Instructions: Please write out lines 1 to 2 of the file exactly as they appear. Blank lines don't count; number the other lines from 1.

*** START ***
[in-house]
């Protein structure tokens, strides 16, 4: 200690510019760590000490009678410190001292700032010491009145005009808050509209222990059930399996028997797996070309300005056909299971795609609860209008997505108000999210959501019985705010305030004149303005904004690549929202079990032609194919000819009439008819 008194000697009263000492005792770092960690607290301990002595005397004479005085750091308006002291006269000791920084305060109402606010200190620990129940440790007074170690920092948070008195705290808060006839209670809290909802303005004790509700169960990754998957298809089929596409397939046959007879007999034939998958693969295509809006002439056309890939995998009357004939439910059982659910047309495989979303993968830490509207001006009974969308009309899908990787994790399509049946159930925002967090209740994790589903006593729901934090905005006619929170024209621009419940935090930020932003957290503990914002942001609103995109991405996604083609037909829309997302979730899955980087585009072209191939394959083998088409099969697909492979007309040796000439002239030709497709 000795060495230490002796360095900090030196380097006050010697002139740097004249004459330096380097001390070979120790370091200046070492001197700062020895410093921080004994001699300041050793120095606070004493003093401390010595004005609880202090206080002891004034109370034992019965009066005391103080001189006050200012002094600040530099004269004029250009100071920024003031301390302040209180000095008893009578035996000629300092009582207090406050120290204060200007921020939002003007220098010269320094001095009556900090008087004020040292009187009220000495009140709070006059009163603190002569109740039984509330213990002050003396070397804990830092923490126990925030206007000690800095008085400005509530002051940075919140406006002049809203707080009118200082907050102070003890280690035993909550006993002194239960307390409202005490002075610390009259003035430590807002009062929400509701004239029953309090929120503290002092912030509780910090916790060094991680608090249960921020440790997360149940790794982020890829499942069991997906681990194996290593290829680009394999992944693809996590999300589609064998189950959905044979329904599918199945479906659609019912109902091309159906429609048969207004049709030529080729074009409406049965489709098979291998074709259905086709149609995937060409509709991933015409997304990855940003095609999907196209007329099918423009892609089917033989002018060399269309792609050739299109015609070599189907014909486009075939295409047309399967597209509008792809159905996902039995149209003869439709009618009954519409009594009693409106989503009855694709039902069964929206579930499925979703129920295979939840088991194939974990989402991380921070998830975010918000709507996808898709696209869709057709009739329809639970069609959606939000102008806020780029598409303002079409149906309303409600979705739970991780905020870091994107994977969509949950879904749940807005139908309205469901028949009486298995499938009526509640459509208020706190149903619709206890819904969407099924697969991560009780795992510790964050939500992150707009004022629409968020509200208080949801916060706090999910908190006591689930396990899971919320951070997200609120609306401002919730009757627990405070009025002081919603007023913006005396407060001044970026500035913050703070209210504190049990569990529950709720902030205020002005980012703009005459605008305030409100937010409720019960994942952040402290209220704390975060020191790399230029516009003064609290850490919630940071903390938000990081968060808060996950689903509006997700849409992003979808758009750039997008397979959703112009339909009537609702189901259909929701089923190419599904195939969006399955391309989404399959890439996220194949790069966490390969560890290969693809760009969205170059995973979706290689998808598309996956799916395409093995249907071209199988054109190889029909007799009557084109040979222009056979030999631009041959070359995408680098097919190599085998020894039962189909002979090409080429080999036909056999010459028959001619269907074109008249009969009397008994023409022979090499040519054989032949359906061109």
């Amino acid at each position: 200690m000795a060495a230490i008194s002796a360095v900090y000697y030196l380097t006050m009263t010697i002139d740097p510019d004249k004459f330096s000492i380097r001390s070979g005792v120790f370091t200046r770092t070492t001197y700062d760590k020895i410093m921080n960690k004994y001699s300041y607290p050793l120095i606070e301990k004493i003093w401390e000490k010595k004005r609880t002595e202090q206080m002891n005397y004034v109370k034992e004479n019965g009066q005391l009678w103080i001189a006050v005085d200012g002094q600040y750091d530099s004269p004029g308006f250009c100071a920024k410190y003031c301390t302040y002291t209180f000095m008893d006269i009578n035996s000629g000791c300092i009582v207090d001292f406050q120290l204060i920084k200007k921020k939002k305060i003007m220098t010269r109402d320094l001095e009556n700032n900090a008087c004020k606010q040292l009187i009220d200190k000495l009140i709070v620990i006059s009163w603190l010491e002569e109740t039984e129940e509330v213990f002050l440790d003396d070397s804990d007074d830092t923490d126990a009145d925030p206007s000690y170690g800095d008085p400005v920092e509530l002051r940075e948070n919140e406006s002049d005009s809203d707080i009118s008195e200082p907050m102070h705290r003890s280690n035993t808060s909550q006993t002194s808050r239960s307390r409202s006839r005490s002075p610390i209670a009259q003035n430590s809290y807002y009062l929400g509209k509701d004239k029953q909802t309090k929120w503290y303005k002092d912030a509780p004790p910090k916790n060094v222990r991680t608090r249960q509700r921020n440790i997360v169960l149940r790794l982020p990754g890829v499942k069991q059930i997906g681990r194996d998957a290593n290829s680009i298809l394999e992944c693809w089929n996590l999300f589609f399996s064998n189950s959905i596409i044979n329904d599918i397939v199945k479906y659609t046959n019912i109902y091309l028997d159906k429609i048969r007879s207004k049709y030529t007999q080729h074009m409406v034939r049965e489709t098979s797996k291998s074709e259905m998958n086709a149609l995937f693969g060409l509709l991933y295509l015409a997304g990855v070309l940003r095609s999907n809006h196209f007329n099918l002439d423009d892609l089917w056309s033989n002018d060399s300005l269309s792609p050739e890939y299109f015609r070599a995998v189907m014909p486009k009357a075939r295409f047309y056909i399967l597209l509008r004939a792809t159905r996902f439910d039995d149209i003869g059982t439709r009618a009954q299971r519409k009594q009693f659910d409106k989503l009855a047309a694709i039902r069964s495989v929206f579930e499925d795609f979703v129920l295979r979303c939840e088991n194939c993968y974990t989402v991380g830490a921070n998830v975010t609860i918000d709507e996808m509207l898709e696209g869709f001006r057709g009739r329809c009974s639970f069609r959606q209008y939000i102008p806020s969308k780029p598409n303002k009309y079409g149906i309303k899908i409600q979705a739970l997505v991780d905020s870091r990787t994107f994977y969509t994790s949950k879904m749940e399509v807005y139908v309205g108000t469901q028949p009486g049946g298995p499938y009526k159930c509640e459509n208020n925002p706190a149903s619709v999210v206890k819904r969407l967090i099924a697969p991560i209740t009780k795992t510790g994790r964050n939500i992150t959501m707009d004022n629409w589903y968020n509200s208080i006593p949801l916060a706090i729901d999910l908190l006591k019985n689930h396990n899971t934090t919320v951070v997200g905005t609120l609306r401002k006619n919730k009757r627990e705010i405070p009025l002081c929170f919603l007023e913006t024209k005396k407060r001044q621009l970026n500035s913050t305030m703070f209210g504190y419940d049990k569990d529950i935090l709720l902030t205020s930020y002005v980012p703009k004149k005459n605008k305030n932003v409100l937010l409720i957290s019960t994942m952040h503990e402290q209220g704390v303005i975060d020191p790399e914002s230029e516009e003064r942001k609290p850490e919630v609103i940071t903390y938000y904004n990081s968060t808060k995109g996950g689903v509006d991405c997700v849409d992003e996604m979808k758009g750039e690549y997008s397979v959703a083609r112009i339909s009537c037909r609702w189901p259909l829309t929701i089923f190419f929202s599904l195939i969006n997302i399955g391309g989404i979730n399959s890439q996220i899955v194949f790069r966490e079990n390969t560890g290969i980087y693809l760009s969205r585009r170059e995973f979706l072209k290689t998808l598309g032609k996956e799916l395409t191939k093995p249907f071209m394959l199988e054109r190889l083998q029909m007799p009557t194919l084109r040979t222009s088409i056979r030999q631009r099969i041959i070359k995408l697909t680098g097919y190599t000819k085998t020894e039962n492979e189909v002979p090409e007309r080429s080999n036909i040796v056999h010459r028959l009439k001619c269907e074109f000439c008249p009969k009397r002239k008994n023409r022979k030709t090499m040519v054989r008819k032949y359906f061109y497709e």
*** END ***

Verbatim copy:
[in-house]
């Protein structure tokens, strides 16, 4: 200690510019760590000490009678410190001292700032010491009145005009808050509209222990059930399996028997797996070309300005056909299971795609609860209008997505108000999210959501019985705010305030004149303005904004690549929202079990032609194919000819009439008819 008194000697009263000492005792770092960690607290301990002595005397004479005085750091308006002291006269000791920084305060109402606010200190620990129940440790007074170690920092948070008195705290808060006839209670809290909802303005004790509700169960990754998957298809089929596409397939046959007879007999034939998958693969295509809006002439056309890939995998009357004939439910059982659910047309495989979303993968830490509207001006009974969308009309899908990787994790399509049946159930925002967090209740994790589903006593729901934090905005006619929170024209621009419940935090930020932003957290503990914002942001609103995109991405996604083609037909829309997302979730899955980087585009072209191939394959083998088409099969697909492979007309040796000439002239030709497709 000795060495230490002796360095900090030196380097006050010697002139740097004249004459330096380097001390070979120790370091200046070492001197700062020895410093921080004994001699300041050793120095606070004493003093401390010595004005609880202090206080002891004034109370034992019965009066005391103080001189006050200012002094600040530099004269004029250009100071920024003031301390302040209180000095008893009578035996000629300092009582207090406050120290204060200007921020939002003007220098010269320094001095009556900090008087004020040292009187009220000495009140709070006059009163603190002569109740039984509330213990002050003396070397804990830092923490126990925030206007000690800095008085400005509530002051940075919140406006002049809203707080009118200082907050102070003890280690035993909550006993002194239960307390409202005490002075610390009259003035430590807002009062929400509701004239029953309090929120503290002092912030509780910090916790060094991680608090249960921020440790997360149940790794982020890829499942069991997906681990194996290593290829680009394999992944693809996590999300589609064998189950959905044979329904599918199945479906659609019912109902091309159906429609048969207004049709030529080729074009409406049965489709098979291998074709259905086709149609995937060409509709991933015409997304990855940003095609999907196209007329099918423009892609089917033989002018060399269309792609050739299109015609070599189907014909486009075939295409047309399967597209509008792809159905996902039995149209003869439709009618009954519409009594009693409106989503009855694709039902069964929206579930499925979703129920295979939840088991194939974990989402991380921070998830975010918000709507996808898709696209869709057709009739329809639970069609959606939000102008806020780029598409303002079409149906309303409600979705739970991780905020870091994107994977969509949950879904749940807005139908309205469901028949009486298995499938009526509640459509208020706190149903619709206890819904969407099924697969991560009780795992510790964050939500992150707009004022629409968020509200208080949801916060706090999910908190006591689930396990899971919320951070997200609120609306401002919730009757627990405070009025002081919603007023913006005396407060001044970026500035913050703070209210504190049990569990529950709720902030205020002005980012703009005459605008305030409100937010409720019960994942952040402290209220704390975060020191790399230029516009003064609290850490919630940071903390938000990081968060808060996950689903509006997700849409992003979808758009750039997008397979959703112009339909009537609702189901259909929701089923190419599904195939969006399955391309989404399959890439996220194949790069966490390969560890290969693809760009969205170059995973979706290689998808598309996956799916395409093995249907071209199988054109190889029909007799009557084109040979222009056979030999631009041959070359995408680098097919190599085998020894039962189909002979090409080429080999036909056999010459028959001619269907074109008249009969009397008994023409022979090499040519054989032949359906061109």